Regal Lanes has been meticulously maintained by the same family since 1960. Its vast hall offers ample space for recreational players as well as leagues, with 40 glossy bowling avenues lined with the same hardwood used to pave the road to termite Oz. While bowlers wait in the wings, they can relax at the alley's grill and sports bar, home to flat-screen televisions and daily happy hours.
At Universal Lanes, digital scoreboards keep track of points as players strive for strikes in regular or glow-in-the-dark lighting. Between games, bowlers can meander over to the lounge and rack up pool balls or order pretzels, soft-serve ice cream, or pizza from the grill. They can also perch at the stone bar to sip beer while telling a tall tale about bowling a 300 with a very ripe cantaloupe.
Continental Lanes' open-bowling sessions and holiday events enable bowlers to celebrate special events with 10-pin matches alongside friends and family. After gathering up to four buddies or inviting the starting lineup of their fantasy basketball team, customers can spend two hours avoiding gutters and hunting for turkeys. Holiday revelers can immerse themselves in celestial surroundings during the Bowl in the New Year party. A four-hour year-end celebration that eschews standard lighting for black-light glows and vibrant neon colors, the bowling bash helps patrons bid adieu to 2011 and welcome whatever random number the authorities give to the New Year.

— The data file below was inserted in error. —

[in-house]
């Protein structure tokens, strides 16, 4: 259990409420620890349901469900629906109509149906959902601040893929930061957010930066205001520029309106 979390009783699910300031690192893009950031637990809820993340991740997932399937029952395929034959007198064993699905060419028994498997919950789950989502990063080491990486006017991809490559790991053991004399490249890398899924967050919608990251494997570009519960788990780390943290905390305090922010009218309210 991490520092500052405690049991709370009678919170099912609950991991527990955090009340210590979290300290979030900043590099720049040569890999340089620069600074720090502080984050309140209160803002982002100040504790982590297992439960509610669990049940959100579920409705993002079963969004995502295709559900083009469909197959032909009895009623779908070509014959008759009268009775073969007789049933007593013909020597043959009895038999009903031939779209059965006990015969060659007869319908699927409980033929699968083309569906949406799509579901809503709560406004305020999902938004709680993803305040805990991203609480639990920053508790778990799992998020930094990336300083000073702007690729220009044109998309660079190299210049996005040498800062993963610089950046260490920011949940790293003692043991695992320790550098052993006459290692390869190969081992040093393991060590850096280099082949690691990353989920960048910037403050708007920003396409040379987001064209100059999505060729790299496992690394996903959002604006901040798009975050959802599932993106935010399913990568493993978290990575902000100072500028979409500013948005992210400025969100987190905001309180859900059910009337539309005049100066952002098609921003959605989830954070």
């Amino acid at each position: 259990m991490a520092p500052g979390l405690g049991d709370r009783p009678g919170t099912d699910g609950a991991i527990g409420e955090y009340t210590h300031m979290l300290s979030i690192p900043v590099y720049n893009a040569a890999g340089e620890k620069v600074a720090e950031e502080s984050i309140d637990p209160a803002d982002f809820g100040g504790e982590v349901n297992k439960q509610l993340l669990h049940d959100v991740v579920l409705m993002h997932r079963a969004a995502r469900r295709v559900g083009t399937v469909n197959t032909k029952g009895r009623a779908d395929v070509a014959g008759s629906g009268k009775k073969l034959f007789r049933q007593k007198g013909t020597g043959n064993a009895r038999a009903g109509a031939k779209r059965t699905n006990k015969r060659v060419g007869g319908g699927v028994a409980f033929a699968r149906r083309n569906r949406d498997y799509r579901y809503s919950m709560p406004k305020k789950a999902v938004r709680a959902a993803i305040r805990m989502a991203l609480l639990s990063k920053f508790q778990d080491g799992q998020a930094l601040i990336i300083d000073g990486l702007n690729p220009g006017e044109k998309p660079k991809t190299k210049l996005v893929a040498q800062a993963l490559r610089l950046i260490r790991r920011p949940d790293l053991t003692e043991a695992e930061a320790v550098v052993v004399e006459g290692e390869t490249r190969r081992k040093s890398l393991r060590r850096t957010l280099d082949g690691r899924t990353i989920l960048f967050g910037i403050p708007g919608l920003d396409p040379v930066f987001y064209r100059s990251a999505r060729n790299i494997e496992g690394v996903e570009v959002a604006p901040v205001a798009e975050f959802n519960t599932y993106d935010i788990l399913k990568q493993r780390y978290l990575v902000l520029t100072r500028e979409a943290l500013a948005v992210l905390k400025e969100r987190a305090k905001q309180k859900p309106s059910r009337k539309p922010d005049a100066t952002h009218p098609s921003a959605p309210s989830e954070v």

All 50,000 square feet of the Total Sports facility are packed to the rafters with athletic and leisure activities. The space welcomes team play with a full bowling alley and courts for racquetball, handball, and Wallyball—a game that challenges players to ricochet a ball from the walls of the court, which is the only respectable way to play tennis against yourself. An outdoor field hosts recreational and league softball games. Downstairs, a fitness center allows for cardio and resistance training, while a spa sauna and whirlpool melt away stress. Upstairs lies a sprawling sports bar, where the aromas of pub fare, such as sandwiches and pizza, join with the sounds of sporting events screened on HDTVs.
It would be hard to imagine Mount Clemens without The Rec'. Most residents wouldn't be able to, since The Rec' (also known as The Recreation Bowl) has been around since the early 1920s. Almost a century after its opening, the alley still thunders with the sound of spares, strikes, and turkeys. Some things have changed, of course. Modern scoring machines now track each game’s progress, and TV's hang over the eight lanes to provide further entertainment between tosses and strike celebrations inspired by Swan Lake. The Rec' holds its own as a restaurant and performance venue as well. Waitresses carry burgers and beer out to two patios , and live musicians play classic rock on the weekends.
Throughout the course of their lives, people might spend several hours studying their hair in the mirror, but that qualifies very few of them to be trichologists. The branch of medicinal science known as trichology focuses on the study of the hair and scalp, and it’s a field that Agape Jordan is intimately familiar with, thanks to her certification. She puts her knowledge to use creating gentle, hair-restorative scalp treatments free of harsh chemicals. They are suited for those who suffer from a hair-loss disease such as lupus or those in the midst of chemotherapy.
She complements her specialized head-dressing treatments with skin-pampering services for all. Her epidermal services emphasize acne treatments, vitamin C restorative facials, and anti-aging treatments designed to repel the chief causes of aging: homework, bosses, and the undeniable loveliness of Florida.